28 Jan 2010

Sample Essay: Julius Caesar

The Roman Empire lasted for about five centuries, beginning from 510 BC up to 23 BC. It was a period of considerable development in world civilization, especially as relates to government. Among the most significant characters in the empire’s development was Julius Caesar (Freeman 6). Caesar succeeded in developing a military and political career in which he established his popularity among the masses and gained resentment from the ruling class, especially the conservative members of senate. This paper sets out to identify the rise of Caesar, his successes in attaining his ambitions and the simultaneous popularity and enmity that he attracted as a leader.

Early Military Life

Caesar was born around the year 100 BC. His family was neither rich nor influential at the time of his birth but had noble patrician roots. During his early years, he joined the army. Afterwards he was sent to Cilicia where he was noted to be an effective and courageous soldier. He was next in an army that was credited with crushing a slave rebellion at Spartacus. Later on, he got out of the army but remained in Southern Italy for education mostly in rhetoric and this enhanced his success in politics later on (BBC 1).

Beginnings of Caesar’s Popularity and Dislike

According to Wells, Caesar went back to Rome in 63 BC and become an administrator in Spain. This inspired him to seek a career in politics. He noticed that Roman politics revolved around money. He set out to buy his popularity and greatly succeeded, to the discomfort of his rivals. He became highly popular both among the people and the powerful elite in high places. In addition, many of the senators were uncomfortable with the idea of him simply coming in and gaining influence through bribery. He on his part did not care and even bribed his way into the position of chief priest. This position gave him a new standing in which he could not be criticized much. Because it was religious, he could not be easily attacked by his growing number of enemies (32).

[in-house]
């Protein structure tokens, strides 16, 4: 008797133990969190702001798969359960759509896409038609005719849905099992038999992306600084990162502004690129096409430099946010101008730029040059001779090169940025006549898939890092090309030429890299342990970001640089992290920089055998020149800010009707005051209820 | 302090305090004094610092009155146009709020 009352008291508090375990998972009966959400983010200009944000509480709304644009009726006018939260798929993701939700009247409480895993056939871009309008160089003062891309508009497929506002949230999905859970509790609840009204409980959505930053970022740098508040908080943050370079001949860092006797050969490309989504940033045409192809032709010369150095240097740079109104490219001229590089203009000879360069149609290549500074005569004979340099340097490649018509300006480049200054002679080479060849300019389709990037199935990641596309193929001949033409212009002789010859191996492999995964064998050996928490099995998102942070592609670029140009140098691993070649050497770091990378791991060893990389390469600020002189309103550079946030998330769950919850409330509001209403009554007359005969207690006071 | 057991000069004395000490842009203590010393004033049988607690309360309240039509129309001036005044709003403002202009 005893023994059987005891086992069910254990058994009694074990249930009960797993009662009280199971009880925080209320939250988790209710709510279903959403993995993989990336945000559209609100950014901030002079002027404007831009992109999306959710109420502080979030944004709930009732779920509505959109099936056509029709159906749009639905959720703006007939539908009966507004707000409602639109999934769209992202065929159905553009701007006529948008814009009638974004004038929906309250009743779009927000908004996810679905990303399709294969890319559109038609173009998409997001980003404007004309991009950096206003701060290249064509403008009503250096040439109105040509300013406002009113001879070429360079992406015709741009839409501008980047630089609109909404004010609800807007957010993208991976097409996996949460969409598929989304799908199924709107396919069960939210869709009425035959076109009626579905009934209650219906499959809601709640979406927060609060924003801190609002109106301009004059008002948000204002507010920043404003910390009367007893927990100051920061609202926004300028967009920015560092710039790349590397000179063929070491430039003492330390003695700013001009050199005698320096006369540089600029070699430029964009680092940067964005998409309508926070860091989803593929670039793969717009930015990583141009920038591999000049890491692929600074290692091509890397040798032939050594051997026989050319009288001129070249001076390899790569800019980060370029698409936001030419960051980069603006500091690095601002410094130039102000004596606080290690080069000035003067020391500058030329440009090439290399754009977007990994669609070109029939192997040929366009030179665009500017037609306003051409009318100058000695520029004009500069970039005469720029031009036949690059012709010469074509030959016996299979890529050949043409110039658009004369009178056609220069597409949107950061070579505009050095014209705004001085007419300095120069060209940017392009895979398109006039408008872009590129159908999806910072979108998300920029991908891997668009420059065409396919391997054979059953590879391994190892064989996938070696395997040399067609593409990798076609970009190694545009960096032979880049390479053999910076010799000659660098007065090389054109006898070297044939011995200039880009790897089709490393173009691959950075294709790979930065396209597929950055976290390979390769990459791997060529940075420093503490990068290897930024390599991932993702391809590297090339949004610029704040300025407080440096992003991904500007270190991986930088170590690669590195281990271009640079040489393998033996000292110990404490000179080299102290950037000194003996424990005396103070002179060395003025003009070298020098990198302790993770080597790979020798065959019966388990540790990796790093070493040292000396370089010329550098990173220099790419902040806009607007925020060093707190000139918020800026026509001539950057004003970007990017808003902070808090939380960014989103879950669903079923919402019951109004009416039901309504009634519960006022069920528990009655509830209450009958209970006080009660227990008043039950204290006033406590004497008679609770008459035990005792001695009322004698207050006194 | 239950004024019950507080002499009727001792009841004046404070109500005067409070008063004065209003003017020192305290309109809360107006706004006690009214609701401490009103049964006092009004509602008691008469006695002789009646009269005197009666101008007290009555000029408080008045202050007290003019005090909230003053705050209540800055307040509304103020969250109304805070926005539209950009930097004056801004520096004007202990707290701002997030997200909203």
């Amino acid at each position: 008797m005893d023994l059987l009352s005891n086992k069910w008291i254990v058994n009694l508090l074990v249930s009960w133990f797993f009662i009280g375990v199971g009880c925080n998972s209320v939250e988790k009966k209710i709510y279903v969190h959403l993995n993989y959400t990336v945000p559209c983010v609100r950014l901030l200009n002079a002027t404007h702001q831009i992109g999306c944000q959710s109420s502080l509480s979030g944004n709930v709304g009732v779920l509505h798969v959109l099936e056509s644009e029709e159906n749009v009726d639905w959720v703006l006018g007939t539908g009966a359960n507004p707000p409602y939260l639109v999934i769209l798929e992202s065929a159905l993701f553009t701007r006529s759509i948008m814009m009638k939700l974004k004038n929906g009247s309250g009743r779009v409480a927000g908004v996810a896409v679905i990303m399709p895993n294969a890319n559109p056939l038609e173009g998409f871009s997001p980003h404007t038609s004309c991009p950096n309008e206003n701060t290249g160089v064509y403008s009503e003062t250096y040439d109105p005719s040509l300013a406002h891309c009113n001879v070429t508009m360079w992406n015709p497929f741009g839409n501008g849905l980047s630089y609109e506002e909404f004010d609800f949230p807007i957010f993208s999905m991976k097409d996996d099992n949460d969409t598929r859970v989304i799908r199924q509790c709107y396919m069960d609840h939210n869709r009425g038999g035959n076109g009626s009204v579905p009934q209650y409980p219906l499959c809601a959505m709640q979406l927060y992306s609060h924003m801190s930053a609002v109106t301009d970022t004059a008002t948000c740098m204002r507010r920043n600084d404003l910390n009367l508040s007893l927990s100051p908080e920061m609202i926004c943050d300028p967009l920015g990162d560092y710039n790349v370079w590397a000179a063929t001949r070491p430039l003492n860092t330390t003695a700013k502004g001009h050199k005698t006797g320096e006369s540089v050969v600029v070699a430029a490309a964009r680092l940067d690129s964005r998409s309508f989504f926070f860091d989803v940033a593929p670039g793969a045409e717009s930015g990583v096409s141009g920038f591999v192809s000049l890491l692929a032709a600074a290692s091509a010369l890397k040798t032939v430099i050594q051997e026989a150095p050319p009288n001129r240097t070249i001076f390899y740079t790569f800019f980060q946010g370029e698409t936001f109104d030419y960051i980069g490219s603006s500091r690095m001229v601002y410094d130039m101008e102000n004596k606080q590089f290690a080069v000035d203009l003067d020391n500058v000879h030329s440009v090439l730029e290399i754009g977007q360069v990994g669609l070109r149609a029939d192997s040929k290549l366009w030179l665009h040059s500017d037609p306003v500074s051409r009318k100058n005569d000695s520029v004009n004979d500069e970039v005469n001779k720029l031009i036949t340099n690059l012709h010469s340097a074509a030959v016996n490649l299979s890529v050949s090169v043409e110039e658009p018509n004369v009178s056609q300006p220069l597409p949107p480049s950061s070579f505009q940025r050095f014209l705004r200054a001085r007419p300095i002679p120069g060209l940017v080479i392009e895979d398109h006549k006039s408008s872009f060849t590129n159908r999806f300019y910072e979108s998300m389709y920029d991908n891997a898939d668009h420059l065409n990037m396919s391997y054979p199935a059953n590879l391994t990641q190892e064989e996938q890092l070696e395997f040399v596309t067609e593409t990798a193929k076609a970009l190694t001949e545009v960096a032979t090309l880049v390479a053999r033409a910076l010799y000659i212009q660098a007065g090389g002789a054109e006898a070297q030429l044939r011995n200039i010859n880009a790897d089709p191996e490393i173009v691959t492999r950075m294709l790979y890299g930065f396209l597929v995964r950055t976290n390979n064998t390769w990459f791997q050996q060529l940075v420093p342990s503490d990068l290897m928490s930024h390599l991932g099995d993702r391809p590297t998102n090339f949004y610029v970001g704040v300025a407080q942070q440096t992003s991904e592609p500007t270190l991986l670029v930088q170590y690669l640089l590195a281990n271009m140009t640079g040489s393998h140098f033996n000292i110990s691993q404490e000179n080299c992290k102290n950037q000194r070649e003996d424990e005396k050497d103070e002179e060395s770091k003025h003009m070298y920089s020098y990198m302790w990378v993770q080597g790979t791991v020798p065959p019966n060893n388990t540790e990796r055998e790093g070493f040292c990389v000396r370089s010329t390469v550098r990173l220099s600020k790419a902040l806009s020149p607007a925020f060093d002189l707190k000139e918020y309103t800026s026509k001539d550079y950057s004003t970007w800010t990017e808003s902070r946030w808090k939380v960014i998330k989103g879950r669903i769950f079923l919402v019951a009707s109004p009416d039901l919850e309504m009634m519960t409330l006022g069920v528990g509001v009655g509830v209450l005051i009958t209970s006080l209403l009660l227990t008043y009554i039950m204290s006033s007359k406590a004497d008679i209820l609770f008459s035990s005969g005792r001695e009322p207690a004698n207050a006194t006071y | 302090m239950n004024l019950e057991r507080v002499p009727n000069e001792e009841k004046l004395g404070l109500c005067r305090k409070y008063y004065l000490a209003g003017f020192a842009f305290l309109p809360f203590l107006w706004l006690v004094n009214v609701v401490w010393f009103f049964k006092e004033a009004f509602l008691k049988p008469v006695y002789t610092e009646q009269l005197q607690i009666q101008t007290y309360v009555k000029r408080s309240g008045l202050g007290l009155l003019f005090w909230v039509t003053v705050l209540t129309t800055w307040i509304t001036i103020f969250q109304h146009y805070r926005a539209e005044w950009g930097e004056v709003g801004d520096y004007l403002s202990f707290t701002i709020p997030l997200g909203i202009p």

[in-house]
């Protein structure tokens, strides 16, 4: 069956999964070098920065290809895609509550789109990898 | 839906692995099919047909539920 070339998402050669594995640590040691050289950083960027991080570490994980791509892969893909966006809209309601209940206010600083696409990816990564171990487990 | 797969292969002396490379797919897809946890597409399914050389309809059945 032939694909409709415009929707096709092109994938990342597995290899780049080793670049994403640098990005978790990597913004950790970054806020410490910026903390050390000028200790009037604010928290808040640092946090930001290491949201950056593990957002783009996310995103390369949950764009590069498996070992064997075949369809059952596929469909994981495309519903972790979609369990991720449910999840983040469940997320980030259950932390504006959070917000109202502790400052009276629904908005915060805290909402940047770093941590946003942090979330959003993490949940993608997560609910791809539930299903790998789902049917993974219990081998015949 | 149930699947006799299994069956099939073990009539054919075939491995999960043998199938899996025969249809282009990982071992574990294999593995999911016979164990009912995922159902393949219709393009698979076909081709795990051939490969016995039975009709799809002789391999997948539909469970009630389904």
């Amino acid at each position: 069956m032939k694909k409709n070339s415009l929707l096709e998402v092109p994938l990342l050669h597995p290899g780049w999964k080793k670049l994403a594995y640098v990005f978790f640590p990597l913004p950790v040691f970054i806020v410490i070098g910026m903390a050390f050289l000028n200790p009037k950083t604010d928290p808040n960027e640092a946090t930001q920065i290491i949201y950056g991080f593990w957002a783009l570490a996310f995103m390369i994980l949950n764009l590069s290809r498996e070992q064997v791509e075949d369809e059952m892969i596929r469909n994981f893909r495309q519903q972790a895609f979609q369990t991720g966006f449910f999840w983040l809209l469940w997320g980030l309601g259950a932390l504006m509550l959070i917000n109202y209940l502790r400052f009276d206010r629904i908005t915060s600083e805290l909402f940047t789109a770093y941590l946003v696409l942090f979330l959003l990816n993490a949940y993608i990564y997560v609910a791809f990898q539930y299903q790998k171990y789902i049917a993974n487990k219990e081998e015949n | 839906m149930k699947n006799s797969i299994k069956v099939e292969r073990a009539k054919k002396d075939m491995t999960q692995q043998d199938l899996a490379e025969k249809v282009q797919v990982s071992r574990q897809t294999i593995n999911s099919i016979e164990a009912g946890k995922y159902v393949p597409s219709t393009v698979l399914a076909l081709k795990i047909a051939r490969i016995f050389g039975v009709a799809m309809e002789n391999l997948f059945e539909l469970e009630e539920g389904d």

His Posting to Spain

At the age of 41 in 60 BC, he was once again posted to Spain as a praetor. This was possibly motivated by the senators’ plan to have him go to a turbulent place so that he eventually fails. Although the trouble in Spain was a longstanding and a challenging one, Caesar nevertheless managed it excellently. He realized that he had a gift in military command. In addition to the leadership experience that he gained, he also developed the idea of keeping the spoils of war for himself. He thus became even more active because this was an additional source of income. He from then on had successful military expeditions which he had learnt that was profitable both financially and politically (Freeman 29).

Resentment by Senators and popularity among the Masses

Wells notes that among the events that increased Caesar’s public popularity and hate from senators was the funeral of his aunt just before he left for his posting to Spain. He utilized this opportunity to go against senate expectations. Roman Traditions at the time were against the idea of large public funerals for women. This rule was however given exceptions in the case of prominent people. Caesar took advantage of this privilege and organized a big and extravagant ceremony (36).